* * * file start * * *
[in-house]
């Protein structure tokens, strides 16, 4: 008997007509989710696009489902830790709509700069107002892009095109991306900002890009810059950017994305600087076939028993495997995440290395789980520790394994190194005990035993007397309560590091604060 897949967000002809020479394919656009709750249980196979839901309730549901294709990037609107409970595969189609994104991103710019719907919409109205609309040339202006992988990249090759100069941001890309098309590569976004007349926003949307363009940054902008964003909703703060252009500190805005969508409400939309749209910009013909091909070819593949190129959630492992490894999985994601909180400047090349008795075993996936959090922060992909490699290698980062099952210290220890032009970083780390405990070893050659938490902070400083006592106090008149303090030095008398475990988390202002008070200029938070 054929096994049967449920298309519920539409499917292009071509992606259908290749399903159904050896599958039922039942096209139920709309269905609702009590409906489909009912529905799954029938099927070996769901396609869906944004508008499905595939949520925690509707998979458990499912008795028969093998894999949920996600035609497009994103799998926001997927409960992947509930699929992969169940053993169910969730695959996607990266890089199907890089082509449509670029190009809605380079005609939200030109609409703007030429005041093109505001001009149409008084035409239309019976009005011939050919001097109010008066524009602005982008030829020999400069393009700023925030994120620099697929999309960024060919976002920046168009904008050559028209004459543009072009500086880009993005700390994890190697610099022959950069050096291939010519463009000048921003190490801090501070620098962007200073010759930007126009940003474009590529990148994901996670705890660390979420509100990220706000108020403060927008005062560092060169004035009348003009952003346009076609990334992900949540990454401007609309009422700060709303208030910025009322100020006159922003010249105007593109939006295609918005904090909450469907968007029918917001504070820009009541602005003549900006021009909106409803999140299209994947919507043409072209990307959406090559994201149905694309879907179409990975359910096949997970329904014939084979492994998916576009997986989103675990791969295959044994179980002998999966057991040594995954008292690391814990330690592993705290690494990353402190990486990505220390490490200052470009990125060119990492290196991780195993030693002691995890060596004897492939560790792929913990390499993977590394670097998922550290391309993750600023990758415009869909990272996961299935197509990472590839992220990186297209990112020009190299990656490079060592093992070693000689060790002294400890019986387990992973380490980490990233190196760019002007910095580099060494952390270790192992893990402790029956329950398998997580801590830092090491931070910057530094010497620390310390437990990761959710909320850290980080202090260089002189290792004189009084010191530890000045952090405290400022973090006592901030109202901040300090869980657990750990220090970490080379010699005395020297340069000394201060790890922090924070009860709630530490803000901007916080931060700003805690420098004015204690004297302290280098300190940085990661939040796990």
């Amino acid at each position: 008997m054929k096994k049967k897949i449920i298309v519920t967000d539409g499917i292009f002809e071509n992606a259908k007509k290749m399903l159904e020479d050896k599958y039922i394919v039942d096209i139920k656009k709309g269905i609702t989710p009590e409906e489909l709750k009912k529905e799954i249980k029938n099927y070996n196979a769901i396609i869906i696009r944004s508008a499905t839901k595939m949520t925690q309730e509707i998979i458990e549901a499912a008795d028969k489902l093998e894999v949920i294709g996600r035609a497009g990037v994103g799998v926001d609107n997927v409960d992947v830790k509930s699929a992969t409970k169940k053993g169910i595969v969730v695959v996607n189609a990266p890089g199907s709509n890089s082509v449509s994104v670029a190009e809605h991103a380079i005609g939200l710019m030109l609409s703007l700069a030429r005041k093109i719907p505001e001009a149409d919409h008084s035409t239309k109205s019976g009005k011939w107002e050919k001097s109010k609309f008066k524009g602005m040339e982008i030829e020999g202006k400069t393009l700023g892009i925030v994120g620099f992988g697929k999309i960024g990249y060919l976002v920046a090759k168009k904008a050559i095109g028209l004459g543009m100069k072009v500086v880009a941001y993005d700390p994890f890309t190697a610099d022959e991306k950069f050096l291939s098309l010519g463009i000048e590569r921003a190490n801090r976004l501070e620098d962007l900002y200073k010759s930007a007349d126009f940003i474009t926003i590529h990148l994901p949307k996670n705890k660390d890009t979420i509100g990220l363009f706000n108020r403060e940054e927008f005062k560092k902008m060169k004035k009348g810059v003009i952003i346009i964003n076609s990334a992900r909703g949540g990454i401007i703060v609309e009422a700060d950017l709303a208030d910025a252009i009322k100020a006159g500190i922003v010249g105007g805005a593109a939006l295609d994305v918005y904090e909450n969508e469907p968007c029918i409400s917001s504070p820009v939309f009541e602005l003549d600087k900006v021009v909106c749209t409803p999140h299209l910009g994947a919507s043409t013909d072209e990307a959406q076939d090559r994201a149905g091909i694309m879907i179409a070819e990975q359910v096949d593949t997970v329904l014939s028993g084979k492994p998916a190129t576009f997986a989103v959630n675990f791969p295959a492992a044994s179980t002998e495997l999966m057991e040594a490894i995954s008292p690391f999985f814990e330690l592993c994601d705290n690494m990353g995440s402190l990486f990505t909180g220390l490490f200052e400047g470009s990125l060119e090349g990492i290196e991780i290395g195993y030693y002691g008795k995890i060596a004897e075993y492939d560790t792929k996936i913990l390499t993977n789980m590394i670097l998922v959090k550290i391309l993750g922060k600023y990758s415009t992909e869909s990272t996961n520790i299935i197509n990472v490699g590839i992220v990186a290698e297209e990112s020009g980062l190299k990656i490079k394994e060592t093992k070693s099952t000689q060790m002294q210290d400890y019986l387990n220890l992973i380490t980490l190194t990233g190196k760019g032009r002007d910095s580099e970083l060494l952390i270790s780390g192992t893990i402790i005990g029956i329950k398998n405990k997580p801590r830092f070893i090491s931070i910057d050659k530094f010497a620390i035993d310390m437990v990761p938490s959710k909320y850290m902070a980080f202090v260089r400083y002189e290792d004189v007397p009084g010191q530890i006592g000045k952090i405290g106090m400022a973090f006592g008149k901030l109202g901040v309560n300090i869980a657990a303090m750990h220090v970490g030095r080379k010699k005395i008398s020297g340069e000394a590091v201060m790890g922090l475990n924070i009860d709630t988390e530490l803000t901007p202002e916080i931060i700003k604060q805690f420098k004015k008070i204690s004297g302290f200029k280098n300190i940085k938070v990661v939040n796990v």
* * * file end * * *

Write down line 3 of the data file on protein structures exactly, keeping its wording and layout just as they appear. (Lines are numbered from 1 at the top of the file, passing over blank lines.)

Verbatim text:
């Amino acid at each position: 008997m054929k096994k049967k897949i449920i298309v519920t967000d539409g499917i292009f002809e071509n992606a259908k007509k290749m399903l159904e020479d050896k599958y039922i394919v039942d096209i139920k656009k709309g269905i609702t989710p009590e409906e489909l709750k009912k529905e799954i249980k029938n099927y070996n196979a769901i396609i869906i696009r944004s508008a499905t839901k595939m949520t925690q309730e509707i998979i458990e549901a499912a008795d028969k489902l093998e894999v949920i294709g996600r035609a497009g990037v994103g799998v926001d609107n997927v409960d992947v830790k509930s699929a992969t409970k169940k053993g169910i595969v969730v695959v996607n189609a990266p890089g199907s709509n890089s082509v449509s994104v670029a190009e809605h991103a380079i005609g939200l710019m030109l609409s703007l700069a030429r005041k093109i719907p505001e001009a149409d919409h008084s035409t239309k109205s019976g009005k011939w107002e050919k001097s109010k609309f008066k524009g602005m040339e982008i030829e020999g202006k400069t393009l700023g892009i925030v994120g620099f992988g697929k999309i960024g990249y060919l976002v920046a090759k168009k904008a050559i095109g028209l004459g543009m100069k072009v500086v880009a941001y993005d700390p994890f890309t190697a610099d022959e991306k950069f050096l291939s098309l010519g463009i000048e590569r921003a190490n801090r976004l501070e620098d962007l900002y200073k010759s930007a007349d126009f940003i474009t926003i590529h990148l994901p949307k996670n705890k660390d890009t979420i509100g990220l363009f706000n108020r403060e940054e927008f005062k560092k902008m060169k004035k009348g810059v003009i952003i346009i964003n076609s990334a992900r909703g949540g990454i401007i703060v609309e009422a700060d950017l709303a208030d910025a252009i009322k100020a006159g500190i922003v010249g105007g805005a593109a939006l295609d994305v918005y904090e909450n969508e469907p968007c029918i409400s917001s504070p820009v939309f009541e602005l003549d600087k900006v021009v909106c749209t409803p999140h299209l910009g994947a919507s043409t013909d072209e990307a959406q076939d090559r994201a149905g091909i694309m879907i179409a070819e990975q359910v096949d593949t997970v329904l014939s028993g084979k492994p998916a190129t576009f997986a989103v959630n675990f791969p295959a492992a044994s179980t002998e495997l999966m057991e040594a490894i995954s008292p690391f999985f814990e330690l592993c994601d705290n690494m990353g995440s402190l990486f990505t909180g220390l490490f200052e400047g470009s990125l060119e090349g990492i290196e991780i290395g195993y030693y002691g008795k995890i060596a004897e075993y492939d560790t792929k996936i913990l390499t993977n789980m590394i670097l998922v959090k550290i391309l993750g922060k600023y990758s415009t992909e869909s990272t996961n520790i299935i197509n990472v490699g590839i992220v990186a290698e297209e990112s020009g980062l190299k990656i490079k394994e060592t093992k070693s099952t000689q060790m002294q210290d400890y019986l387990n220890l992973i380490t980490l190194t990233g190196k760019g032009r002007d910095s580099e970083l060494l952390i270790s780390g192992t893990i402790i005990g029956i329950k398998n405990k997580p801590r830092f070893i090491s931070i910057d050659k530094f010497a620390i035993d310390m437990v990761p938490s959710k909320y850290m902070a980080f202090v260089r400083y002189e290792d004189v007397p009084g010191q530890i006592g000045k952090i405290g106090m400022a973090f006592g008149k901030l109202g901040v309560n300090i869980a657990a303090m750990h220090v970490g030095r080379k010699k005395i008398s020297g340069e000394a590091v201060m790890g922090l475990n924070i009860d709630t988390e530490l803000t901007p202002e916080i931060i700003k604060q805690f420098k004015k008070i204690s004297g302290f200029k280098n300190i940085k938070v990661v939040n796990v």